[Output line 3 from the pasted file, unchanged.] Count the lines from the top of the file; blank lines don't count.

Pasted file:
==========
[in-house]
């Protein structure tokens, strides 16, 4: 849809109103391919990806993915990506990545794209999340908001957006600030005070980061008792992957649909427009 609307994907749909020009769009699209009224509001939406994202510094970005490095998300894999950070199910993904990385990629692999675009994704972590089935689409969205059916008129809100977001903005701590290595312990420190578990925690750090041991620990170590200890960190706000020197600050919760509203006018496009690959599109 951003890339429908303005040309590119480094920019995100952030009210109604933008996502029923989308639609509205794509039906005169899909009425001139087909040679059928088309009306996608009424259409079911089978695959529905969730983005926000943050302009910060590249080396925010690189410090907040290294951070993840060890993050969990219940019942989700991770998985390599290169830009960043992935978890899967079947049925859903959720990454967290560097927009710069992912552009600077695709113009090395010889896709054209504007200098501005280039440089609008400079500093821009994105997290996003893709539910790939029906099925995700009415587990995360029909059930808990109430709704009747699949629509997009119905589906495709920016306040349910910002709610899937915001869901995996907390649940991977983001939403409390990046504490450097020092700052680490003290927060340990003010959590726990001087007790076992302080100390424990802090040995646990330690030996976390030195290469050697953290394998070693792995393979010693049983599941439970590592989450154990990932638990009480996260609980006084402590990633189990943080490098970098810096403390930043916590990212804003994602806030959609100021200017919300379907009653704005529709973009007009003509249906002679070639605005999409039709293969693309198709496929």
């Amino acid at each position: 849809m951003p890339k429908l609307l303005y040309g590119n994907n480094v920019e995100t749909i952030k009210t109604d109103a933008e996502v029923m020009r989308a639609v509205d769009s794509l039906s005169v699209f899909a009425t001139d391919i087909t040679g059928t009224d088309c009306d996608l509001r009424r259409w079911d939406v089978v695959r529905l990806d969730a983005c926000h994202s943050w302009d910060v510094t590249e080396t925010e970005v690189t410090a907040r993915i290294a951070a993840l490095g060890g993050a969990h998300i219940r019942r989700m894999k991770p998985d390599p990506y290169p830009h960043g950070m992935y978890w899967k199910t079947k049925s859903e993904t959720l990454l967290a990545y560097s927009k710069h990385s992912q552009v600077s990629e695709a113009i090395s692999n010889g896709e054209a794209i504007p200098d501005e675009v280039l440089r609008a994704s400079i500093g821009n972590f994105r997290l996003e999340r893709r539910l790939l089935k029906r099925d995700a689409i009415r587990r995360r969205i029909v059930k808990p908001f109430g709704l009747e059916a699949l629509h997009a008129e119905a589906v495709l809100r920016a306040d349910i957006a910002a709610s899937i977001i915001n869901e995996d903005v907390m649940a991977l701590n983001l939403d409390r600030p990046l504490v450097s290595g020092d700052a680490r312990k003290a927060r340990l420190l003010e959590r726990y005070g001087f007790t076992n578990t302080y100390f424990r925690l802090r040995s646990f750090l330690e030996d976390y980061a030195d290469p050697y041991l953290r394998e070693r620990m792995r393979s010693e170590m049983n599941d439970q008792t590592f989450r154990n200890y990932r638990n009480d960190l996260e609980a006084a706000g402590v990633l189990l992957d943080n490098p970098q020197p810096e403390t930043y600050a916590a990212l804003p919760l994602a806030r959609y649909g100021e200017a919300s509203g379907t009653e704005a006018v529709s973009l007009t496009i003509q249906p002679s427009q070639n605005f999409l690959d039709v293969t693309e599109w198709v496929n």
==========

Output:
């Amino acid at each position: 849809m951003p890339k429908l609307l303005y040309g590119n994907n480094v920019e995100t749909i952030k009210t109604d109103a933008e996502v029923m020009r989308a639609v509205d769009s794509l039906s005169v699209f899909a009425t001139d391919i087909t040679g059928t009224d088309c009306d996608l509001r009424r259409w079911d939406v089978v695959r529905l990806d969730a983005c926000h994202s943050w302009d910060v510094t590249e080396t925010e970005v690189t410090a907040r993915i290294a951070a993840l490095g060890g993050a969990h998300i219940r019942r989700m894999k991770p998985d390599p990506y290169p830009h960043g950070m992935y978890w899967k199910t079947k049925s859903e993904t959720l990454l967290a990545y560097s927009k710069h990385s992912q552009v600077s990629e695709a113009i090395s692999n010889g896709e054209a794209i504007p200098d501005e675009v280039l440089r609008a994704s400079i500093g821009n972590f994105r997290l996003e999340r893709r539910l790939l089935k029906r099925d995700a689409i009415r587990r995360r969205i029909v059930k808990p908001f109430g709704l009747e059916a699949l629509h997009a008129e119905a589906v495709l809100r920016a306040d349910i957006a910002a709610s899937i977001i915001n869901e995996d903005v907390m649940a991977l701590n983001l939403d409390r600030p990046l504490v450097s290595g020092d700052a680490r312990k003290a927060r340990l420190l003010e959590r726990y005070g001087f007790t076992n578990t302080y100390f424990r925690l802090r040995s646990f750090l330690e030996d976390y980061a030195d290469p050697y041991l953290r394998e070693r620990m792995r393979s010693e170590m049983n599941d439970q008792t590592f989450r154990n200890y990932r638990n009480d960190l996260e609980a006084a706000g402590v990633l189990l992957d943080n490098p970098q020197p810096e403390t930043y600050a916590a990212l804003p919760l994602a806030r959609y649909g100021e200017a919300s509203g379907t009653e704005a006018v529709s973009l007009t496009i003509q249906p002679s427009q070639n605005f999409l690959d039709v293969t693309e599109w198709v496929n």